Electrodeposition of Copper in the SPS-PEG-C1 Additive System: I. Kinetic Measurements: Influence of SPS
Thomas P. Moffat, Daniel Wheeler, Daniel Josell
The kinetics of copper electrodeposition from an acidified cupric sulfate electrolyte containing SPS-PEG-C1 were examined. Voltammetric and chronoamperometric experiments reveal a completition between a PEG-C1-Cu+ to form a passivating film that inhibits the metal deposition rate by two orders of magnitude. Subsequent adsorption of short chain disulfide or thiol molecules with a sulfonate-end group(s) leads to the disruption and/or displacement of the passivating surface complex and acceleration of the metal deposition rate. The effect of submonolayer quantities of catalyst largely remains segregated on the growth surface. Multicycle voltammetry reveals a significant potential dependence for SPS adsorption as well as its subsequent deactivation. Catalyst deactivation, or consumption, was examined by monitoring the quenching of the metal deposition rate occuring on SPS-derivatized electrodes in a SPS-free electrolyte. Catalyst consumption s a higher order process in terms of its coverage dependence and a maximum deactivation rate is observed near an overpotential of 0.1 V. Derivatization experiments are shown to be particularly effective in revealing the influence of molecular functionality in additive electroplating. Specifically, the charged sulfonate end group is shown to be central to effective catalysis.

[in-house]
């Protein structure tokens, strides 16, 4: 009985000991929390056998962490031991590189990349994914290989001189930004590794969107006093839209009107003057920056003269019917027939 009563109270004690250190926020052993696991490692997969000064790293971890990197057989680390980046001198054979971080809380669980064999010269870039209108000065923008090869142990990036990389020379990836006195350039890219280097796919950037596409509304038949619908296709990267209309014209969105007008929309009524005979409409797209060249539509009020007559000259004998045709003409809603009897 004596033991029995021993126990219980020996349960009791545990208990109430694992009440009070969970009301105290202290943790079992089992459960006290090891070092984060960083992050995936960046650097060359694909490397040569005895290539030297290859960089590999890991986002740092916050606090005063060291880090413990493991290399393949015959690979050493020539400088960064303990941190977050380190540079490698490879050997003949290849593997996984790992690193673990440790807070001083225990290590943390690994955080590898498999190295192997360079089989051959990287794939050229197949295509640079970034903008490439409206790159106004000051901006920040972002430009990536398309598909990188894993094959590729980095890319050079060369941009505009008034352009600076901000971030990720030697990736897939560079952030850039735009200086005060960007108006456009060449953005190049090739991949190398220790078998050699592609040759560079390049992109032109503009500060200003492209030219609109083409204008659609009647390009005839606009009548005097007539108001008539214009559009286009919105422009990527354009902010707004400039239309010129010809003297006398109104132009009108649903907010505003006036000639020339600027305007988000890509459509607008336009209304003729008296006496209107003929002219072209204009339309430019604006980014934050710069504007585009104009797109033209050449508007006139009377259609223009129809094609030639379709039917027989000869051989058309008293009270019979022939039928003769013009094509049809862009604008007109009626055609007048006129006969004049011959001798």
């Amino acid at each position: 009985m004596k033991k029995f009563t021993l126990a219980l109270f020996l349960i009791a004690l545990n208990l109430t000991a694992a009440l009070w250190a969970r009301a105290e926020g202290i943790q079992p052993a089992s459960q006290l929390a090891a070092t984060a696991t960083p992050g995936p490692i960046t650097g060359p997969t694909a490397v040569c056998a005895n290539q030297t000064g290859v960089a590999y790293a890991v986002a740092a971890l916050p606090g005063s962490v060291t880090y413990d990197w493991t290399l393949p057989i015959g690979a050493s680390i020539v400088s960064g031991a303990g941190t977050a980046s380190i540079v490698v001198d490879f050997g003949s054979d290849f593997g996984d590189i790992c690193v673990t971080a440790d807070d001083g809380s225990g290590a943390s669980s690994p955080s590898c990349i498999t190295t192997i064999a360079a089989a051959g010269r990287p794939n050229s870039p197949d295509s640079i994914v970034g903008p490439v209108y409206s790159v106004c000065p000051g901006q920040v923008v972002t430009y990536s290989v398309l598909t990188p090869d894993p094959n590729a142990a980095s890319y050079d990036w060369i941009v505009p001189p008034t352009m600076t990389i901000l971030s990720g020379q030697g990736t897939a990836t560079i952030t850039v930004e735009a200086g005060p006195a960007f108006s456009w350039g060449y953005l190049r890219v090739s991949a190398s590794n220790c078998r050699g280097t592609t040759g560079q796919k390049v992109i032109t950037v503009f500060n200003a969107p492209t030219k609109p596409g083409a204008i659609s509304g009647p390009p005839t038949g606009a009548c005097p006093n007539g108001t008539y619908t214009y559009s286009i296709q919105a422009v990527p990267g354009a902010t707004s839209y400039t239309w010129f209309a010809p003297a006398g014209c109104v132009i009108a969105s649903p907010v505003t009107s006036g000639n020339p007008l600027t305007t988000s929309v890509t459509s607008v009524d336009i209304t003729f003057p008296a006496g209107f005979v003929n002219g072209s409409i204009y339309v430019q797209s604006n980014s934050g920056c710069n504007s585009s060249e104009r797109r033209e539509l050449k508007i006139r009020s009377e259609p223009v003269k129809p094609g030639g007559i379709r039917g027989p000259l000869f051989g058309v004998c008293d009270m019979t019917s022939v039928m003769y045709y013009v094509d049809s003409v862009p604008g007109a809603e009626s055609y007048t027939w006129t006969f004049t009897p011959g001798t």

, Wheeler, D.
and Josell, D.
Electrodeposition of Copper in the SPS-PEG-C1 Additive System: I. Kinetic Measurements: Influence of SPS, Journal of the Electrochemical Society, [online], https://tsapps.nist.gov/publication/get_pdf.cfm?pub_id=853265
(Accessed December 4, 2023)